Leafs like what they see

The Maple Leafs hit the ice for the first time at training camp in Toronto, Ont., Sep. 17, 2011....

The Maple Leafs hit the ice for the first time at training camp in Toronto, Ont., Sep. 17, 2011. (VERONICA HENRI/QMI Agency)

LANCE HORNBY, QMI Agency

, Last Updated: 9:47 PM ET

TORONTO - In a condensed training camp/exhibition schedule, Ron Wilson would love it if 75% of his forward lines were settled in one weekend.

That’s too early to put in stone, not to mention discouraging more than 30 other candidates at forward. But nothing from the Maple Leafs’ first scrimmages suggests the projected top three units are far off what the coaching staff scribbled on summer barbeque napkins.

“I’m impressed,” Wilson said when the players had dispersed at the MasterCard Centre. “We’ve got some chemistry already developing.

“Defence combinations are a work in progress, but what you’d call our top three lines all looked good today.”

Newcomer Tim Connolly looked comfortable between gunner Phil Kessel and last year’s late addition Joffrey Lupul, in a pair of 35-minute games. The team’s most reliable two-way troika of Clarke MacArthur, Mikhail Grabovski and Nikolai Kulemin won’t be tinkered with after last year, but the most encouraging sight was the instant karma among re-assigned Tyler Bozak between Nazem Kadri and Colby Armstrong. Each man is looking to prove a point to the club hierarchy.

Not only must they show they can play physical third-line hockey (which is Armstrong’s strength) they must demonstrate a scoring touch (Kadri’s speciality) and have some success on the draw and in coverage assignments. Whether Kadri and Bozak can play better defence (Bozak was a minus 29 last year), will determine if Wilson keeps them intact. In Kadri’s case, it means fighting off other young challengers for left wing.

“They’ve both got vision to see 360 degrees around the ice,” Armstrong said, after Kadri made a couple of jaw-dropping backhand passes to Bozak in traffic. “Hopefully we’ll improve with every day and start burying some chances.”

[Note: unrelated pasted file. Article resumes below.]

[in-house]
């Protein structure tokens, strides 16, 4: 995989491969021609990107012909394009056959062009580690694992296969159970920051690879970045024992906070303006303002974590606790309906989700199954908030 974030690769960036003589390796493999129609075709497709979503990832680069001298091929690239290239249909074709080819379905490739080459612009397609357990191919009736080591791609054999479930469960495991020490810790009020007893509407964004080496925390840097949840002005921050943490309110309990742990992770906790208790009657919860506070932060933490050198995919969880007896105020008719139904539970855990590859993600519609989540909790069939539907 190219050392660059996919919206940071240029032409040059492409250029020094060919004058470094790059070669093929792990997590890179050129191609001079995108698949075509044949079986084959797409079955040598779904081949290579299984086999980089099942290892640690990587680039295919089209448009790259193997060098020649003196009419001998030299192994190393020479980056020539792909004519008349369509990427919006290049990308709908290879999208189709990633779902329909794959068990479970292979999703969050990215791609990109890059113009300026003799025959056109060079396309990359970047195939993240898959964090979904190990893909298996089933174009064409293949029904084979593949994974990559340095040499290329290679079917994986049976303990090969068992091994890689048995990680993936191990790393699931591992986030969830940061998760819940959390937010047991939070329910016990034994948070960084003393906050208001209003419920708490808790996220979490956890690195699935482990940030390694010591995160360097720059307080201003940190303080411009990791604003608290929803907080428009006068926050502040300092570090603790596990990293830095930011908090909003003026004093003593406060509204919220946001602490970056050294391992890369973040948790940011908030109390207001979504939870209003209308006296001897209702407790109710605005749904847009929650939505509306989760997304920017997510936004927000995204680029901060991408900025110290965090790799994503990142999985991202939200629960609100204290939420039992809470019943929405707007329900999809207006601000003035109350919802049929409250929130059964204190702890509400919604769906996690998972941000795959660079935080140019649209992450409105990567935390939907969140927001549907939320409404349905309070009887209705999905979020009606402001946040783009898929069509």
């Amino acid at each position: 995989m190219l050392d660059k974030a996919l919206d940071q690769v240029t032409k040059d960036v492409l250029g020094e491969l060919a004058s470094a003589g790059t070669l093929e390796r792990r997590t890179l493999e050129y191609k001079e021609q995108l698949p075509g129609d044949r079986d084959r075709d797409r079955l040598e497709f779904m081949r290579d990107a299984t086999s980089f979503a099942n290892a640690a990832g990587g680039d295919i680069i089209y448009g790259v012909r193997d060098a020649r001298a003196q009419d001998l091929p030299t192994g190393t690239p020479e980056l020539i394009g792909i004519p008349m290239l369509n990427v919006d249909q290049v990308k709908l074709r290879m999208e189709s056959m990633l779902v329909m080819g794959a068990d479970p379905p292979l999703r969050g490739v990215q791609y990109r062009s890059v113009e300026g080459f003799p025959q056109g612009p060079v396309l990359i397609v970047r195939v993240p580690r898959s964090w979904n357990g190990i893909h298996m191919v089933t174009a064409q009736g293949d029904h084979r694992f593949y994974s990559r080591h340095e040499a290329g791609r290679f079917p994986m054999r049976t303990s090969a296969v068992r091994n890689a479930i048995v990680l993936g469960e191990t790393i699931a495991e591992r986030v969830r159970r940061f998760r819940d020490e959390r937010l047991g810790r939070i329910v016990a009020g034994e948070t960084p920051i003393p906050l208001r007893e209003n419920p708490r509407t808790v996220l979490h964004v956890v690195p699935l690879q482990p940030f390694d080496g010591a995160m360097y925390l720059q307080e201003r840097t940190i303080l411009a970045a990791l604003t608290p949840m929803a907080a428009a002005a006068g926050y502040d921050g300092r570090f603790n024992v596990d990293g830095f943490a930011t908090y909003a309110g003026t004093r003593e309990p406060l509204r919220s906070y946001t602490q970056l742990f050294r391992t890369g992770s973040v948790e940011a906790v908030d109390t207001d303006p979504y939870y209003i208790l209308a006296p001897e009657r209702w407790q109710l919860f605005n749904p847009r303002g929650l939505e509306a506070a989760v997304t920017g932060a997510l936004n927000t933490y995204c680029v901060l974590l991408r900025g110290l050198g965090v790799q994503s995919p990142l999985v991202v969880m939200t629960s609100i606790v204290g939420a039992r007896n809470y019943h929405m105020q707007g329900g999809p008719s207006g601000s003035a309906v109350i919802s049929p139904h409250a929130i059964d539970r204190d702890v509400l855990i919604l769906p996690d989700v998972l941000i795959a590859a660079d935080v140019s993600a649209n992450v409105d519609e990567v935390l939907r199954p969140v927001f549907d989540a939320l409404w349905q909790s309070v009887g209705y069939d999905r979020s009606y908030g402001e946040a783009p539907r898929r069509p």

Bozak took great pride in being Kessel’s centre, but must now live with a lesser role. In trying to ease Bozak into his new duties, Wilson noted Bozak played better last year whenever he didn’t have the pressure of feeding Kessel.

“I’ve been told that, too,” Bozak said with a laugh. “Personally, I don’t really feel the difference.

“Maybe I tried to get Phil the puck a little too much last year. But he’s the guy I feel should get the puck. I might have forced it a few times more I would have on other lines.”

Armstrong has the motivation of putting last year’s string of bizarre injuries behind him, while Kadri would gladly trade all that hype around him last season when he was touted for No. 1 centre for job security as a third-line winger.

“I still have that kind of swagger and I think anyone who plays in this league needs that,” the first-rounder from 2009 insisted. “No one expects more out of me than myself. My confidence is sky high, knowing I worked hard in the summer to prepare for this season.”

With the chatty Armstrong and wise-cracking Bozak, this will would certainly be the team’s most quotable line.

“We’re all good friends, we’re not afraid to speak out and that makes it so much easier,” Kadri said. “(Getting) a comfort zone is so huge. Once you get comfortable with who you’re playing with, it makes it so much easier.

“We had a few lines jumping out there who should get players, management and fans jumping about this year.”

The first-liners were a little more guarded about evaluating one day of workouts, especially when a sloppy start by raw rookie goalie Mark Owuya inflated a 7-0 score in the first game and a rare Colton Orr backhand goal settled 1-0 nightcap.

“Obviously we have more work to do,” Connolly said. “But we’ll put it in and get things going.

“It was a good first day. The pace picked up from shinny hockey. Now we’re grinding, working harder and playing some defence.

“Phil’s a really dangerous player. I have to realize that if I look up really quick, he might have a step on a defenceman and I have to get it to him. Maybe you miss him and you see the play (that could) happen after. We’ll keep working, keep the lines of communication open and if you notice something, tell your linemate.”

The next test is the coming week, when real opposition checkers from Ottawa and Philadelphia will try and break up the band.


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